11. The method of claim 9, wherein rendering the original content comprises: aligning, by the processing element, a virtual environment with the real-time content; and rendering, by the processing element, the original content in the aligned virtual environment.

12. The method of claim 11, further comprising: detecting, by the processing element, a user movement in the real-time content; modifying, by the processing element, the original content based on the user movement; rendering, by the processing element, the modified original content in the aligned virtual environment; and transmitting, by the processing element, the augmented content with the modified original content for display.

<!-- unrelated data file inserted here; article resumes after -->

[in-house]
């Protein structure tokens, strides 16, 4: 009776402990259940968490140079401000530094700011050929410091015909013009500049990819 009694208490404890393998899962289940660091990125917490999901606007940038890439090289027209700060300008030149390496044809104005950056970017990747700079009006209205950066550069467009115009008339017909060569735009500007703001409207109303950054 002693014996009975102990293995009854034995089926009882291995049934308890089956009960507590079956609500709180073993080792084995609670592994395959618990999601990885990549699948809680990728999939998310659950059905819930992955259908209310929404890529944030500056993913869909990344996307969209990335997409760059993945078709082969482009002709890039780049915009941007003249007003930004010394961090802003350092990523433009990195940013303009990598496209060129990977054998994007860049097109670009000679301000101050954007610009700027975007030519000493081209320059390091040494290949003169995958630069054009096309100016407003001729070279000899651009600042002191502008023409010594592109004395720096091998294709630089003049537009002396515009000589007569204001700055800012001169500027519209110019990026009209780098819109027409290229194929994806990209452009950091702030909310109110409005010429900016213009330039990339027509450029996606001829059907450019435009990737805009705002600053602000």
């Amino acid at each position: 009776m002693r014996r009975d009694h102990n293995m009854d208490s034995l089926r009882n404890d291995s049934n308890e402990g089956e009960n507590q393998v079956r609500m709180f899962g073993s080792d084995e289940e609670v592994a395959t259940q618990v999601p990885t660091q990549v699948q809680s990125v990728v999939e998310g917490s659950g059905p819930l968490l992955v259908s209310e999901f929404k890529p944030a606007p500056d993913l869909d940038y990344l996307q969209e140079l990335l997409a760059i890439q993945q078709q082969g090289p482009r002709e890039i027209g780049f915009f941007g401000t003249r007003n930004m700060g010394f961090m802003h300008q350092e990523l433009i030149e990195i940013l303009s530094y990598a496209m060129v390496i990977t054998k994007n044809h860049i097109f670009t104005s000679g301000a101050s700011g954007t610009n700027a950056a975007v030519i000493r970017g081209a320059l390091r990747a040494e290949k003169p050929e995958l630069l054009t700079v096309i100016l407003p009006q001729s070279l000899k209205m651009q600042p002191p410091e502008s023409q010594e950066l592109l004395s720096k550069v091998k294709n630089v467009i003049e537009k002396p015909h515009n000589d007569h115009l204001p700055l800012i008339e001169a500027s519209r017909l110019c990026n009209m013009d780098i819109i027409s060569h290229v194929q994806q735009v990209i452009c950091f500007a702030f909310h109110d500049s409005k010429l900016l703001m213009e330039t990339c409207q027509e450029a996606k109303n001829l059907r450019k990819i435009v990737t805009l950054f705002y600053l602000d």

12. The method of claim 8, wherein providing haptic feedback comprises activating one or more haptic actuators integrated with the physical environment.

14. The method of claim 13, wherein the haptic actuators are integrated with a physical landmark in the physical environment and the computer generated content is rendered to interact with a digital representation of the physical landmark.

15. The method of claim 9, wherein the processing element receives the real-time video stream and the depth information responsive to detecting a user within the physical environment.